That neutrality has been called into question by a recent Senate Finance Committee inquiry. In May, the center was one of seven medical organizations contacted by the committee, which requested details about its funding ties to manufacturers of opioid-based medications. (One of the organizations contacted, the American Pain Foundation (APF), received 90 percent of its 2010 funding from the drug and medical-device industry, according to a late 2011 investigation by the news group ProPublica. The APF, an advocacy group for pain patients, shut down the same month the letters were sent.)

Officials at the Center for Practical Bioethics, which responded to the finance committee in June, state that on average, 10.3 percent of the center's annual operating dollars dating back to 1996 have been contributed by pharmaceutical or medical device companies. In addition, the position that Christopher currently holds, the Kathleen M. Foley Chair for Pain and Palliative Care, is one of several endowed chairs. It was created by a $1.5 million donation from Purdue Pharma, which manufactures pain medications, including OxyContin.

For Christopher, who by late October had heard nothing further from the committee, the inquiry struck a deep nerve. "One of our core values is to be unfettered by special interest," she says. "The first thing I say to corporate folks is, 'I cannot offer you anything in return for your contribution other than the good work that we do.' "

The Problem of Pain

Back in March, Christopher was leading one of those good works: a Kansas City gathering of more than 40 doctors and others interested in developing a local initiative to improve pain relief, part of her latest efforts to tackle pain with a multifaceted approach, involving physical therapy and psychological support, along with medications.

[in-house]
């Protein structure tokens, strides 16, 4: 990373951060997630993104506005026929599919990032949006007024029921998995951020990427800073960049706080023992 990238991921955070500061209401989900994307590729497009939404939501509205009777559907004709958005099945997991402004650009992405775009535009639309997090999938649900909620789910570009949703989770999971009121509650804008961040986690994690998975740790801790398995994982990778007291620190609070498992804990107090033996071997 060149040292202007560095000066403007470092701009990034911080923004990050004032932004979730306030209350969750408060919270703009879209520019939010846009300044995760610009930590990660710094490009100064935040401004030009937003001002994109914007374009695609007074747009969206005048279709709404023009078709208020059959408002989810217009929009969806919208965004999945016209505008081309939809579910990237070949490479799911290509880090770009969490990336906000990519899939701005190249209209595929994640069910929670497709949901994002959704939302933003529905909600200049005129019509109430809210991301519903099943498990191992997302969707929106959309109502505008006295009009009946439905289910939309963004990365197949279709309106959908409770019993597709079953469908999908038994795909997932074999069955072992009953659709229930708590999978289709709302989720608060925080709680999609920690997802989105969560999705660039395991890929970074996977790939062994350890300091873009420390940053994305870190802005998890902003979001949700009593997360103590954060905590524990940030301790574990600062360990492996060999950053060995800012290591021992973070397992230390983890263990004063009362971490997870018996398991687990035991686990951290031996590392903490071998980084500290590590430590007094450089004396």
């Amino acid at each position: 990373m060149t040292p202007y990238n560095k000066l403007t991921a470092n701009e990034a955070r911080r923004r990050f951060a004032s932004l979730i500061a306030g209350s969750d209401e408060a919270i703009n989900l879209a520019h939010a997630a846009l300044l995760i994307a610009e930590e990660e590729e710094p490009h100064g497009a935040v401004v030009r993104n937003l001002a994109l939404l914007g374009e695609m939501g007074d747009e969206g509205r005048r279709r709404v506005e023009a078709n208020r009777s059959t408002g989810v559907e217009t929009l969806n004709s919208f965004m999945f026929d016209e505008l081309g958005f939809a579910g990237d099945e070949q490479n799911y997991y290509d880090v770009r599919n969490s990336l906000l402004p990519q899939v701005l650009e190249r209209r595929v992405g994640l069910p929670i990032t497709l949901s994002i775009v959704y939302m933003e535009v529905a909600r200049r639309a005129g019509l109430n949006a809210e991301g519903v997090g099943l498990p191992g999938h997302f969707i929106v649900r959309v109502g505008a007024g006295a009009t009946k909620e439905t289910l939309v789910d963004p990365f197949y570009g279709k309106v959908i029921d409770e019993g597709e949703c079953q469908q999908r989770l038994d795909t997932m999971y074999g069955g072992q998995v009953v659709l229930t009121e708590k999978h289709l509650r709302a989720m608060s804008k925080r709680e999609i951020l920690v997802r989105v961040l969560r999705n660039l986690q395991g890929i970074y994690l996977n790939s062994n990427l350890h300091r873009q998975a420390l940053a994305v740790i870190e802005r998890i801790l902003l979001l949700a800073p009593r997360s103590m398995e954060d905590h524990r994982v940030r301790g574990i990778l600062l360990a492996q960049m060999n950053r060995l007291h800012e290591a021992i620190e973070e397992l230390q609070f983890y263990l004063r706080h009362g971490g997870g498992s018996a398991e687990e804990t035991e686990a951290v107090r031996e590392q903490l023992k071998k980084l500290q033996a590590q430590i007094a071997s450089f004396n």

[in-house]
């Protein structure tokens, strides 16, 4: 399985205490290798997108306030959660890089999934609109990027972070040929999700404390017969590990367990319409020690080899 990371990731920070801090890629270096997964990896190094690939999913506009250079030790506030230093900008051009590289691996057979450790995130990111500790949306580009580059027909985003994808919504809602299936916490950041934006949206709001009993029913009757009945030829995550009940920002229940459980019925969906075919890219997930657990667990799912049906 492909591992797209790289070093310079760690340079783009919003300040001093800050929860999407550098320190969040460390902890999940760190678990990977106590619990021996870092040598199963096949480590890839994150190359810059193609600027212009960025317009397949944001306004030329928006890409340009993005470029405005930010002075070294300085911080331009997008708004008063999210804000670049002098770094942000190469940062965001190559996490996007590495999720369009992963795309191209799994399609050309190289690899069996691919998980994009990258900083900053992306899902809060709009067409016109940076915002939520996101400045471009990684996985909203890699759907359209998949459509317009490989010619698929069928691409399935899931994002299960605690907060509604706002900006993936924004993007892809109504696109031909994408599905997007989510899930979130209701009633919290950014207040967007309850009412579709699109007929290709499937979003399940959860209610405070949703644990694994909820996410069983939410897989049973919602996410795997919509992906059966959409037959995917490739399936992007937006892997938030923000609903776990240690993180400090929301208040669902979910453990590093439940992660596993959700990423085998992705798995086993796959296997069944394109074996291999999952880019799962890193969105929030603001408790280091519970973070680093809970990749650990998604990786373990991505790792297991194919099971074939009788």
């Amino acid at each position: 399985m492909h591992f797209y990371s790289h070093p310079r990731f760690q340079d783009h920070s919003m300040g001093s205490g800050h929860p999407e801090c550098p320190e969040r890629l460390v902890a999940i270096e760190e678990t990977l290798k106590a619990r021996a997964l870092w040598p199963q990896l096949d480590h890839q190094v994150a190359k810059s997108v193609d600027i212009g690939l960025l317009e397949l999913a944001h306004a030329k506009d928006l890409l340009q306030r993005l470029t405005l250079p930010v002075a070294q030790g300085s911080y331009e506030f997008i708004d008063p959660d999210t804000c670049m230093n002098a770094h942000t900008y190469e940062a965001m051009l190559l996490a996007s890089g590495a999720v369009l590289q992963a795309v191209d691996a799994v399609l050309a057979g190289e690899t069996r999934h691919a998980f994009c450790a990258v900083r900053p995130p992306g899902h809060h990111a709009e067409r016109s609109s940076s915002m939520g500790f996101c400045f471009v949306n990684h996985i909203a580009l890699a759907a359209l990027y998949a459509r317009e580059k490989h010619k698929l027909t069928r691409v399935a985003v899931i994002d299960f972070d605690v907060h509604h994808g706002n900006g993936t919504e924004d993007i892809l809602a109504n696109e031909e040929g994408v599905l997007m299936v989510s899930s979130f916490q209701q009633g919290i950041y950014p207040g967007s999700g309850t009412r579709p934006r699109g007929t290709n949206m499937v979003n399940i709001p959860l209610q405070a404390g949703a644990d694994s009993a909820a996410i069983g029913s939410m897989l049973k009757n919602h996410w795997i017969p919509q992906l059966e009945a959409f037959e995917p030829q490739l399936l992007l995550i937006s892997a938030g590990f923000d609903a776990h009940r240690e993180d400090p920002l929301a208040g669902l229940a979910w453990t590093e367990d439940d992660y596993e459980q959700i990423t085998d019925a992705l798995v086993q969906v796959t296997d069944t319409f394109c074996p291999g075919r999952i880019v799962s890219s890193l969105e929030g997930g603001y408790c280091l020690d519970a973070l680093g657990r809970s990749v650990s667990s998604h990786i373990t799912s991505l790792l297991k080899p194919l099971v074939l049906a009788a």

Myra Christopher is blunt:  "If the cancer is back, I 'm not going to do anything more."

It had been more than a year since Christopher's diagnosis. Her hair had grown back, curlier than before, and was colored a sassy red. Standing nearly 5 feet 9 inches, her gaze steady behind dark-rimmed glasses, she assumed a commanding presence.

Christopher loves to tell stories, and her language can be colorful, irreverent about herself and others. But she doesn't dominate a conversation, says Richard Payne, a pain medicine specialist at Duke University in Durham, N.C., and a colleague. "So when she talks," he says, "people listen." Payne served with Christopher on an Institute of Medicine committee that released the 2011 report Relieving Pain in America, which outlined a need for more effective prevention and relief for the estimated 100 million Americans living with chronic pain.